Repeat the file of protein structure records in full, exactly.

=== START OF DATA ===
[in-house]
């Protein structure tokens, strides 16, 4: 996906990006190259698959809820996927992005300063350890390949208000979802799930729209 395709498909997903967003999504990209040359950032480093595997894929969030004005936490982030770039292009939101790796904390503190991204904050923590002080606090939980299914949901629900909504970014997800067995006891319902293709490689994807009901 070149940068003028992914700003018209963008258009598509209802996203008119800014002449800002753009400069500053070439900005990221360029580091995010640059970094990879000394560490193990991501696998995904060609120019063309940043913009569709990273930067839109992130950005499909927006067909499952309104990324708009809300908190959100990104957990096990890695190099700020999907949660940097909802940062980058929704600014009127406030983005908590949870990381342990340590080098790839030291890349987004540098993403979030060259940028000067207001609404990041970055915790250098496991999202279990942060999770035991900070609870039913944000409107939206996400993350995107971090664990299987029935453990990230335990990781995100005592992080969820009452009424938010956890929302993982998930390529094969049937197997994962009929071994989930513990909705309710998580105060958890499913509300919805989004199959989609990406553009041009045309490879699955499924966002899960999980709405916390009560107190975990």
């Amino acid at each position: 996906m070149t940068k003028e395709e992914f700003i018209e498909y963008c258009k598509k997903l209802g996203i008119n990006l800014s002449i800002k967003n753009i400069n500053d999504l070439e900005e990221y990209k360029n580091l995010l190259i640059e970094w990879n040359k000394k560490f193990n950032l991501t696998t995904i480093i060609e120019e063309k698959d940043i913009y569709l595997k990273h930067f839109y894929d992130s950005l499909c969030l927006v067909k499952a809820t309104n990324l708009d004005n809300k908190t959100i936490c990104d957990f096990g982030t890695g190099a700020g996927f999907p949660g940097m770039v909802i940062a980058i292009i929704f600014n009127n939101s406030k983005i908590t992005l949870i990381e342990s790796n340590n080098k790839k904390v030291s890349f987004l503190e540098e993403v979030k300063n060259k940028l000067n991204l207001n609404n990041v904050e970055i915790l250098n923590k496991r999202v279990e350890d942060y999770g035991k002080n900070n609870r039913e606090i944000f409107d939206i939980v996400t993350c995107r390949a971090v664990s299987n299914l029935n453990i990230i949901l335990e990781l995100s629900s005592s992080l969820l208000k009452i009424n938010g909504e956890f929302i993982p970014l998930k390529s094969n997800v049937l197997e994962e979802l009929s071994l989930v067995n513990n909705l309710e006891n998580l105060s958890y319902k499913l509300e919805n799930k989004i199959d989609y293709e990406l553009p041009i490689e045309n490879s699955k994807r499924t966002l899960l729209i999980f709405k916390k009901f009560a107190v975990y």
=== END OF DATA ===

[in-house]
């Protein structure tokens, strides 16, 4: 996906990006190259698959809820996927992005300063350890390949208000979802799930729209 395709498909997903967003999504990209040359950032480093595997894929969030004005936490982030770039292009939101790796904390503190991204904050923590002080606090939980299914949901629900909504970014997800067995006891319902293709490689994807009901 070149940068003028992914700003018209963008258009598509209802996203008119800014002449800002753009400069500053070439900005990221360029580091995010640059970094990879000394560490193990991501696998995904060609120019063309940043913009569709990273930067839109992130950005499909927006067909499952309104990324708009809300908190959100990104957990096990890695190099700020999907949660940097909802940062980058929704600014009127406030983005908590949870990381342990340590080098790839030291890349987004540098993403979030060259940028000067207001609404990041970055915790250098496991999202279990942060999770035991900070609870039913944000409107939206996400993350995107971090664990299987029935453990990230335990990781995100005592992080969820009452009424938010956890929302993982998930390529094969049937197997994962009929071994989930513990909705309710998580105060958890499913509300919805989004199959989609990406553009041009045309490879699955499924966002899960999980709405916390009560107190975990």
């Amino acid at each position: 996906m070149t940068k003028e395709e992914f700003i018209e498909y963008c258009k598509k997903l209802g996203i008119n990006l800014s002449i800002k967003n753009i400069n500053d999504l070439e900005e990221y990209k360029n580091l995010l190259i640059e970094w990879n040359k000394k560490f193990n950032l991501t696998t995904i480093i060609e120019e063309k698959d940043i913009y569709l595997k990273h930067f839109y894929d992130s950005l499909c969030l927006v067909k499952a809820t309104n990324l708009d004005n809300k908190t959100i936490c990104d957990f096990g982030t890695g190099a700020g996927f999907p949660g940097m770039v909802i940062a980058i292009i929704f600014n009127n939101s406030k983005i908590t992005l949870i990381e342990s790796n340590n080098k790839k904390v030291s890349f987004l503190e540098e993403v979030k300063n060259k940028l000067n991204l207001n609404n990041v904050e970055i915790l250098n923590k496991r999202v279990e350890d942060y999770g035991k002080n900070n609870r039913e606090i944000f409107d939206i939980v996400t993350c995107r390949a971090v664990s299987n299914l029935n453990i990230i949901l335990e990781l995100s629900s005592s992080l969820l208000k009452i009424n938010g909504e956890f929302i993982p970014l998930k390529s094969n997800v049937l197997e994962e979802l009929s071994l989930v067995n513990n909705l309710e006891n998580l105060s958890y319902k499913l509300e919805n799930k989004i199959d989609y293709e990406l553009p041009i490689e045309n490879s699955k994807r499924t966002l899960l729209i999980f709405k916390k009901f009560a107190v975990y």